Green I. Currin
Artist: Timothy C. Tyler
Sponsor: Mr. and Mrs. Russell Perry
Dedication: February 28, 2007
Size: 24" x 30"
Type: Oil on Canvas
Location: 4th floor, North hall, House wing
Green I. Currin was the first African American to serve in the Oklahoma territorial legislature. He was born October 20, 1842, in Williamson County, Tennessee. Following emancipation, he lived in Nashville until he joined the great westward movement. By 1877, he lived in Kansas, eventually establishing himself as a lawman in Topeka.
Currin staked a claim in the Land Run of 1889 in Kingfisher County, Oklahoma Territory. With the support of Republican voters, he was one of five delegates elected to the House of Representatives from Kingfisher County. On August 27, 1890, Green I. Currin took his seat in the First Session of the Legislative Assembly of Oklahoma Territory. He introduced the first civil rights legislation in the territory but it was defeated.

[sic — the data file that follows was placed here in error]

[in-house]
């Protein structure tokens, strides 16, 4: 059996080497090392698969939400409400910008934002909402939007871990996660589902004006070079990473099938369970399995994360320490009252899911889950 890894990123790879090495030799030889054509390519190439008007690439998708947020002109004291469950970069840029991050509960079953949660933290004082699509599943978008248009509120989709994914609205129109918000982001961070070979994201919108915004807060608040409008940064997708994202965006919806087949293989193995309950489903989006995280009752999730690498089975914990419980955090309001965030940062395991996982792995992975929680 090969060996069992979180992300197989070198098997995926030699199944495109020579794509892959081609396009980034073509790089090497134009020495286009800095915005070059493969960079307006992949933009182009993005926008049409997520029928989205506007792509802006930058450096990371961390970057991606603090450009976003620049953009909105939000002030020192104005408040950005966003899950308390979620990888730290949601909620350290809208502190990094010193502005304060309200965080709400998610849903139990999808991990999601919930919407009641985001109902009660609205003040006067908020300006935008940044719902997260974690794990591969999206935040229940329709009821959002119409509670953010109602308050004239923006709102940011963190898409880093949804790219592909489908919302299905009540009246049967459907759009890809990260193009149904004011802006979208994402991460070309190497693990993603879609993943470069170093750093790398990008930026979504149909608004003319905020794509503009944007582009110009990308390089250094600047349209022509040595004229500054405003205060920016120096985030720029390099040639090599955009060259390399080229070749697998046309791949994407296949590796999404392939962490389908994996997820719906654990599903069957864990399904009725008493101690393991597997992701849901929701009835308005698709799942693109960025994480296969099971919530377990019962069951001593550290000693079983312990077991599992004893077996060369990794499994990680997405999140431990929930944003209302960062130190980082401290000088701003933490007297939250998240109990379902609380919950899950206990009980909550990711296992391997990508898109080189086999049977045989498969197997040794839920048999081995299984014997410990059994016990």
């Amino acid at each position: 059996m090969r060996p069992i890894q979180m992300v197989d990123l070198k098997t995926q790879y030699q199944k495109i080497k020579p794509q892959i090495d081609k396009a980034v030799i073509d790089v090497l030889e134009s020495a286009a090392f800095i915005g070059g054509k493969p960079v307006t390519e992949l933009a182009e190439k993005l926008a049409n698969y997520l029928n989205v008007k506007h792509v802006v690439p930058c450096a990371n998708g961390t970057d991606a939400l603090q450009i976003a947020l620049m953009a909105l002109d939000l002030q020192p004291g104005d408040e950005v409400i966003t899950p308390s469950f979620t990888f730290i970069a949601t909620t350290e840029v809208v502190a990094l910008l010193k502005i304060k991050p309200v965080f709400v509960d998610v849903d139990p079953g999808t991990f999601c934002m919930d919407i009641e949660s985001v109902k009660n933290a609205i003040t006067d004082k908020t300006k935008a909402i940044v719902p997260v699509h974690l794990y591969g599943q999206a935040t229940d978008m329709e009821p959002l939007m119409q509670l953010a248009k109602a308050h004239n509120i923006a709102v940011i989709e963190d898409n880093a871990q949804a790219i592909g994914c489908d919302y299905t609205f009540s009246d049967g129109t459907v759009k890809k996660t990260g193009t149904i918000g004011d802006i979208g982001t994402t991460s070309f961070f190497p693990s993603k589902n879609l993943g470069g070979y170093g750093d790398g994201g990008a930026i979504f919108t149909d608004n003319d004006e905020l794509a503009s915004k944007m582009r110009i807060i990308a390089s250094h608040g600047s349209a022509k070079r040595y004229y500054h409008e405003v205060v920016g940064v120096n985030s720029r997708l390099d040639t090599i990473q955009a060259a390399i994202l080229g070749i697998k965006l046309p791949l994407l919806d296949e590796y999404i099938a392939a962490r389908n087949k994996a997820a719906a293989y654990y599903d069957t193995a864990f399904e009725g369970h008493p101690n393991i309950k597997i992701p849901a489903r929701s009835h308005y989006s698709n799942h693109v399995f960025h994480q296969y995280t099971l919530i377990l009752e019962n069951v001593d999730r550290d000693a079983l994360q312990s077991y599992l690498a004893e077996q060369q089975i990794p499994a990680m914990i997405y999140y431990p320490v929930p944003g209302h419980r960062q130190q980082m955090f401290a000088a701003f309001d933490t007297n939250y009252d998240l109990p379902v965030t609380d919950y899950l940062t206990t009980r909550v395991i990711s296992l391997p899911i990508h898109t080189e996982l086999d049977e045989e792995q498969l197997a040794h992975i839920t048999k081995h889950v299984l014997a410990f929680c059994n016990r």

After one term in the legislative assembly, he served as Deputy United States Marshal and was appointed to the Colored Agricultural and Normal University (Langston) Board of Regents in 1897. Currin and his wife Caroline had five children. Green I. Currin died at his home in Dover on October 21, 1918.
Images are copyright of The Oklahoma State Senate Historical Preservation Fund, Inc. and the artist. Please contact Matt Duehning at 405-524-0126 or Matt.Duehning@oksenate.gov for further copyright information.